For women in betrayal trauma, our heads (thoughts) are intimately connected to our hearts (emotions) and our guts (intuition). We tend to experience obsessive thinking—also referred to as “hypervigilance”—when we’re (a) grieving the past, (b) feeling unsafe in the present, or (c) seeking to protect ourselves from further abuse in the future. As we heal and recover, our heads, hearts and guts are less frequently triggered by our high functioning “early-detection” system. In most cases, our obsessions become less consuming over time, as our heightened awareness becomes more focused and discerning. It eventually picks up only the most important information we need to remain safe, rather than sounding an alarm over things that aren’t significant threats.

Even though I’ve been healing for years from trauma induced by my husband’s porn addiction, I still get hypervigilant at various points in time, to varying degrees, and for unpredictable durations. When that happens, I rely upon others to help me identify why: whether I’m grieving, feeling unsafe or seeking protection for myself and my future. My Twelve Step sponsor and recovery friends help me to surrender what I know I can’t know, and they remind about ways I can ground myself spiritually. My coach helps me to process the triggers I’m experiencing, empowering me to respond authentically and appropriately. We discuss my feelings, fears and known facts, and we explore what, whom or why I may be grieving. We assess which of my boundaries might need reinforcement, and we prioritize my commitment to self-care, self-compassion and self-protection.

Codependence Reality Check: Extreme degrees of hypervigilance are very normal for survivors of addiction and/or abuse, especially during the first one-to-three years after discovery. They’re also increasingly common in the aftermath of a slip or relapse. If you’re feeling hypervigilant, please be compassionate with yourself! Take a moment to remember that, in most cases, we women don’t choose to think about this stuff obsessively. Hypervigilance is something that happens to us, as the result of our betrayal trauma. It does NOT automatically indicate that we’re codependent.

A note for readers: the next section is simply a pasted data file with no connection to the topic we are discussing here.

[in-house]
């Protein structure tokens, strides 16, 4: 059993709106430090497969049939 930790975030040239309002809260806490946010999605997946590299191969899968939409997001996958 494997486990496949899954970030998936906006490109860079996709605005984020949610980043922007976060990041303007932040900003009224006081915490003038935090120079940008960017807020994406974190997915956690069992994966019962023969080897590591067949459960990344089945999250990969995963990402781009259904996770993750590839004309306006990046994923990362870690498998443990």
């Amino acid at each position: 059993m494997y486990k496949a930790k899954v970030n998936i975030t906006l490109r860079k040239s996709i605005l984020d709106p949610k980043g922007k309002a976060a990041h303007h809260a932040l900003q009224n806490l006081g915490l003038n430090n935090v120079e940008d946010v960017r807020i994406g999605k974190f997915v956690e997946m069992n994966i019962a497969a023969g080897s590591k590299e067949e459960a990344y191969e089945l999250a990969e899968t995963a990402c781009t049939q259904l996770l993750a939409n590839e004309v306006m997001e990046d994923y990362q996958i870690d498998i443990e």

Trauma Reflection Questions: If you’re concerned about the frequency or duration of your obsessive thoughts, consider asking yourself questions like these:

  • On a scale from 1-5, how well does my hypervigilance match the severity of what has happened, is happening, and/or what I believe could happen again?
  • On a scale from 1-5, how deeply are my responses harming me, interfering with my life, or causing me to speak and act in ways that aren’t aligned with my values?
  • On a scale from 1-5, how well am I tolerating these obsessive episodes? Is there something I can do to increase my tolerance or decrease my vulnerability? Are there alternative responses with which I might experiment?

Betrayal trauma can cause unwanted obsessive thoughts – focusing on someone or something else, specifically to the intentional exclusion of focusing on myself and my own self-improvement. If you’re working with an APSATS coach, she will help you safely determine if your obsessive thoughts are a trauma response and give you the tools to heal.

2. QUESTION: “I can’t leave him home alone with internet access, because I’m afraid of what he’ll look at when I’m gone. I’ve also installed internet filters on all of our devices, and I expect him to have an internet accountability partner. Does that mean that I’m codependent?”

For women in betrayal trauma, our FIRST order of business is securing for ourselves some degree of safety and stabilization. And for most of us, sexual betrayal within our own homes (and by our own loved ones) is an extremely destabilizing experience. There are many ways to restore safety to our post-betrayal lives, and these (decreased opportunity, internet protection and accountability) are some of the most common and accessible tools we have to make that happen. Determining how much, how far, and how frequently we utilize these tools is a highly individualized process. (In my own recovery, this is an area where I still lean heavily upon my therapist, coach and sponsor.) These women assist me in weighing the pros and cons for each tool at my disposal, and they protect me from putting too much trust or reliance into resources that aren’t failsafe.

As women healing from betrayal trauma, we deserve to feel safe within our own bodies, our own homes and our own families. This need for safety is NOT codependence. It’s survival. It’s self-care. It’s self-compassion, and it’s self-protection. Not only are these things our rights, they’re also our responsibilities.

Trauma Reflection Questions: If you’re concerned about your need for internet protection and accountability, consider asking yourself questions like these:

  • On a scale from 1-5, how much safety do I receive from using these tools within my home and relationship?